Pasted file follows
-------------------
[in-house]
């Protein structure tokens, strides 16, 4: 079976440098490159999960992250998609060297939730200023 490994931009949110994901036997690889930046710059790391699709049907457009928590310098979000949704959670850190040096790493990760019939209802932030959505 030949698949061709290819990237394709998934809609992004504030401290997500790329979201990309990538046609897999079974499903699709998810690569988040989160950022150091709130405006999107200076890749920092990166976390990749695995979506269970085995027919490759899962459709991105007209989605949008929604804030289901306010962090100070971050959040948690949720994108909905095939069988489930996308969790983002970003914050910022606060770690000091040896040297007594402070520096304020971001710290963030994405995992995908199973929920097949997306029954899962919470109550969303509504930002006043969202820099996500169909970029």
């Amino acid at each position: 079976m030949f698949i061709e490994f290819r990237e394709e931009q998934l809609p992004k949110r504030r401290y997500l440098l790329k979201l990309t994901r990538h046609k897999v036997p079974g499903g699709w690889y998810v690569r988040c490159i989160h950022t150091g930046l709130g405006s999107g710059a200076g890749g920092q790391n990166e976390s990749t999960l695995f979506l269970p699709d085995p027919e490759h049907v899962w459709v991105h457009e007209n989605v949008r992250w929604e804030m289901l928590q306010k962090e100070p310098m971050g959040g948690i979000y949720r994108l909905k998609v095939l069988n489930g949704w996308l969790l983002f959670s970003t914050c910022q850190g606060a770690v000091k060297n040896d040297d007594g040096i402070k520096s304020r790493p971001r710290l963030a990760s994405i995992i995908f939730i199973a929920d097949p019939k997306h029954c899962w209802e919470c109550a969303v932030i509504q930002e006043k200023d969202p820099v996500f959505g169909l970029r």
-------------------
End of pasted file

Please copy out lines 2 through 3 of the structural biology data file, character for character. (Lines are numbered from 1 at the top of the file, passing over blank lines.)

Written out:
């Protein structure tokens, strides 16, 4: 079976440098490159999960992250998609060297939730200023 490994931009949110994901036997690889930046710059790391699709049907457009928590310098979000949704959670850190040096790493990760019939209802932030959505 030949698949061709290819990237394709998934809609992004504030401290997500790329979201990309990538046609897999079974499903699709998810690569988040989160950022150091709130405006999107200076890749920092990166976390990749695995979506269970085995027919490759899962459709991105007209989605949008929604804030289901306010962090100070971050959040948690949720994108909905095939069988489930996308969790983002970003914050910022606060770690000091040896040297007594402070520096304020971001710290963030994405995992995908199973929920097949997306029954899962919470109550969303509504930002006043969202820099996500169909970029």
């Amino acid at each position: 079976m030949f698949i061709e490994f290819r990237e394709e931009q998934l809609p992004k949110r504030r401290y997500l440098l790329k979201l990309t994901r990538h046609k897999v036997p079974g499903g699709w690889y998810v690569r988040c490159i989160h950022t150091g930046l709130g405006s999107g710059a200076g890749g920092q790391n990166e976390s990749t999960l695995f979506l269970p699709d085995p027919e490759h049907v899962w459709v991105h457009e007209n989605v949008r992250w929604e804030m289901l928590q306010k962090e100070p310098m971050g959040g948690i979000y949720r994108l909905k998609v095939l069988n489930g949704w996308l969790l983002f959670s970003t914050c910022q850190g606060a770690v000091k060297n040896d040297d007594g040096i402070k520096s304020r790493p971001r710290l963030a990760s994405i995992i995908f939730i199973a929920d097949p019939k997306h029954c899962w209802e919470c109550a969303v932030i509504q930002e006043k200023d969202p820099v996500f959505g169909l970029r």